Dr. Dickie was also an active participant in a variety of community affairs. For years he chaired the combined town and gown committee which fostered the annual May Festival, and became involved in local business enterprises as well. He served as president of the Albion Buggy Company, co-founder and director of the Albion Commercial and Savings Bank, and an early advocate for building of the Parker Inn. This Methodist concern fo civic affairs also led Dr. Dickie into local politics. Despite antagonism from some because of his anti-saloon activities hew won the mayoralty of Albion on the “dry ticket” and served from 1896 to 1897.
He knew when he became president of Albion College what his duty was. He conceived that duty to be getting rid of the college debt. A fund raising campaign was started and when it ended, the college possessed $100,000 it did nto have before. The debt was paid. As president he saw erection of the Lottie L Gassette Building which was first a library. He also saw the complete renovation of the old Central Building which was renamed Robinson hall in honor of Dr. George O. Robinson of Detroit who provided $60,000 for that renovation. Dr. Dickie also saw completion during his tenure of the Epworth Physical Laboratory, an it was he who persuaded Madelon Stockwell Turner or Kalamazoo to remember the college in her will. She left most of her estate of more than $300,000 to Albion College.
That Dr. Samuel Dickie was a vigorous man is beyond all doubt. Alumni and residents of Albion remember him almost in awe. He stood about five feet, ten inches tall, and as a mature man he was handsome, distinguished. His hair was white and his thick mustache was carefully and sharply trimmed. His carrage was erect and dignified, and when he walked onto a stage to speak, his audience waited for the resonant power of his voice to transfix them. But the speech moving out upon them on that voice was more than sound alone. The logic, and clarity it carried caused his audiences to marvel at the mans metal vitality.
As the summer of 1918 was almost over, an accident occurred which caused the educator great suffering. While retrieving a paper at Superior and Cass Streets for a soldier aboard an interurban car, Dr. Dickie was knocked to the pavement as the car swung around the turn. He suffered a concussion which sent him to the hospital where he did not recover consciousness for 72 hours. Although he was urged to take a six month leave to recover, he was back to work three months later. It was three years later that he resigned at the age of 70.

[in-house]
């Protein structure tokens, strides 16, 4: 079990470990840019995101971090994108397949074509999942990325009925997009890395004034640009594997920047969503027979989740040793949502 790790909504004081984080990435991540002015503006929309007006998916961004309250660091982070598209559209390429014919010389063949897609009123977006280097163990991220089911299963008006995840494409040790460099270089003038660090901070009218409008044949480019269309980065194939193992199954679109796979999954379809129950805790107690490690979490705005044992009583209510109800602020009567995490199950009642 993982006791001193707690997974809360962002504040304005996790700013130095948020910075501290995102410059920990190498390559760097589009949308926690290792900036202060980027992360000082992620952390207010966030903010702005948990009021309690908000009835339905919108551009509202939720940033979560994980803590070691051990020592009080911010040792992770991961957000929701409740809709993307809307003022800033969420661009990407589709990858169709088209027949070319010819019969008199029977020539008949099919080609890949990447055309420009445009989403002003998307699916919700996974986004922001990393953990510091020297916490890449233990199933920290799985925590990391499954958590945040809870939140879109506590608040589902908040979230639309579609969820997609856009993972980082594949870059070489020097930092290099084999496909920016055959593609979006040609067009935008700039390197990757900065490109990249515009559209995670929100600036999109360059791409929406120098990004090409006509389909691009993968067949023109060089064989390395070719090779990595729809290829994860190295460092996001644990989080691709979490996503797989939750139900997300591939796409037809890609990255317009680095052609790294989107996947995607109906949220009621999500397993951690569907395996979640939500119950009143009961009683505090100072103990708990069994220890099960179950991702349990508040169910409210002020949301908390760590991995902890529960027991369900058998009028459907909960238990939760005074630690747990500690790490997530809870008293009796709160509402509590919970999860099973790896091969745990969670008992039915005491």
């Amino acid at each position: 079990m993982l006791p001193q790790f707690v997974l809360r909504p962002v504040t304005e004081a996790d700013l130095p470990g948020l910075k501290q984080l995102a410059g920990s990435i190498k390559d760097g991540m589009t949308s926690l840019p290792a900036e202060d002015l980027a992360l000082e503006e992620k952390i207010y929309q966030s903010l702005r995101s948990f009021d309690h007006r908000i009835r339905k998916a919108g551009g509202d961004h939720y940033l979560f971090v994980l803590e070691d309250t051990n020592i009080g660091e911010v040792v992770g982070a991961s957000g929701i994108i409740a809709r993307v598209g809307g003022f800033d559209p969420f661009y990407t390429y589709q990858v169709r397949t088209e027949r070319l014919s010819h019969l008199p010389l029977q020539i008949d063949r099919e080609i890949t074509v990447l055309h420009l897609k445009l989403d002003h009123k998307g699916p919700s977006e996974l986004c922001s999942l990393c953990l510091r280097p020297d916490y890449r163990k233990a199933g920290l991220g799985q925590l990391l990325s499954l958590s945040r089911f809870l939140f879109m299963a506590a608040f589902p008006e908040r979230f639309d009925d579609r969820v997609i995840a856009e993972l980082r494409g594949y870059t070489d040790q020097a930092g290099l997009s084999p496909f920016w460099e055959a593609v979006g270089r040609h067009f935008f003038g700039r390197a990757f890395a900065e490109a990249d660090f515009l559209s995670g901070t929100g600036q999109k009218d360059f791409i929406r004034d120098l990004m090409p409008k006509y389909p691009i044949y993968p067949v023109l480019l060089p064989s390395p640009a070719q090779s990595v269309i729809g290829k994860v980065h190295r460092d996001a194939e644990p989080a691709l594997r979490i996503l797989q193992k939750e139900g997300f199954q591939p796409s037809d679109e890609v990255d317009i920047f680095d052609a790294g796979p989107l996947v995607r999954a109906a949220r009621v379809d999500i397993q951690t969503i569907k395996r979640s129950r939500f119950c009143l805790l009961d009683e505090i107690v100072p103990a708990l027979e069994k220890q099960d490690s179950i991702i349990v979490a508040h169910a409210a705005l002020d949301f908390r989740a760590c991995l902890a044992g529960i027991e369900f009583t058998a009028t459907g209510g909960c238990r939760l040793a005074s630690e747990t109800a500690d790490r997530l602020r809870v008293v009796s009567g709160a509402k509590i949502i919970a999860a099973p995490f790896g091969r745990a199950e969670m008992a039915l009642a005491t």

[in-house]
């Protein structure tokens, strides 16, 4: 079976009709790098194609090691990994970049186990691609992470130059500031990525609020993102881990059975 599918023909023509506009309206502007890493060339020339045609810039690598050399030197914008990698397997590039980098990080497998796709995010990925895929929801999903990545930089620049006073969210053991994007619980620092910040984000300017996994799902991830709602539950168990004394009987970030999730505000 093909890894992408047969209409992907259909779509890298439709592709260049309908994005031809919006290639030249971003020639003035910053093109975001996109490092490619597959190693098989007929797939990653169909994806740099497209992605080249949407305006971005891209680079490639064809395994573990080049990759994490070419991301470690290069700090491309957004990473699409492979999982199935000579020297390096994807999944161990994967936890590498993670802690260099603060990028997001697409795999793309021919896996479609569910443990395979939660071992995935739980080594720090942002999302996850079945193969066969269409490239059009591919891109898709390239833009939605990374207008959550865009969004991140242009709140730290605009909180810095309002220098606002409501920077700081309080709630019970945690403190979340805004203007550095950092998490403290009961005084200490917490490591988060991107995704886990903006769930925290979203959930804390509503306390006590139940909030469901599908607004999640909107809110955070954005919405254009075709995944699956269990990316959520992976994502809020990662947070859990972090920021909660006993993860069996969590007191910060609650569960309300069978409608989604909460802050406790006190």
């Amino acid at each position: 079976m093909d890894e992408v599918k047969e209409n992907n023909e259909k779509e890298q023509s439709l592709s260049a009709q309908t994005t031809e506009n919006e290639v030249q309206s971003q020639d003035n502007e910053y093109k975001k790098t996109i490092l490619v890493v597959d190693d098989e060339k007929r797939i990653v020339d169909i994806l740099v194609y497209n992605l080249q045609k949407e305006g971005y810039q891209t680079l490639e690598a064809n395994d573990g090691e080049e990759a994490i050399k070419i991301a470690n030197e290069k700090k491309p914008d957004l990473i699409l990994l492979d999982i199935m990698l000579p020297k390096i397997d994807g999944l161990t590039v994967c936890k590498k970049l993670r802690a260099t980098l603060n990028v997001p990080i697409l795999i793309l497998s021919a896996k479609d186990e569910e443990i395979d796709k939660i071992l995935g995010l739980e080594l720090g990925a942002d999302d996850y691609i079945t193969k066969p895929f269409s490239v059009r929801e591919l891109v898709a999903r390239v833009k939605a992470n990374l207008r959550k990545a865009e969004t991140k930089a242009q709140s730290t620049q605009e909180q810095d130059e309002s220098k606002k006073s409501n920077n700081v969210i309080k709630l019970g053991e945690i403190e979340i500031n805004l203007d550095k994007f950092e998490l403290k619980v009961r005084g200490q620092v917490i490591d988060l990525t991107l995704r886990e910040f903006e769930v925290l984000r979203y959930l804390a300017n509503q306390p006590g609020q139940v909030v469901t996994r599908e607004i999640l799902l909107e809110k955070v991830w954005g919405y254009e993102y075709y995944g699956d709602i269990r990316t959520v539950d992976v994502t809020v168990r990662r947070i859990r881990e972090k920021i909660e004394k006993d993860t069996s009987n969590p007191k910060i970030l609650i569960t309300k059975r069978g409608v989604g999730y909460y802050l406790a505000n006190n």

In the retirement of Dr. Dickie, Albion College lost a president who had been associated with the institution as a student, alumnus, faculty member, member of the Board of Trustees, and president for half a century. While not continuous, that association was relatively close for almost the entire 50 years. After he joined the faculty and especially after he became president, we know that association was even closer. It seems safe to assume that no contemporary of Dr. Dickie was closer to college affairs that the educator himself.
Source: Gildart, Robert. Albion College, 1835-1960, A History. Chicago: Donnelley Lakeside Press, 1961.
Samuel Dickie, A.M. LL. D.
One of the most prominent educators of the state of Michigan, Dr. Samuel Dickie, president of Albion College, has also gained a national reputation in connection with his work in behalf of the Prohibition party. His effort has ever been directed along lines for the benefit of mankind and his utilization of his inherent talents has resulted in the promotion of intellectual and moral progress, and rendered him a natural leader of public thought and opinion.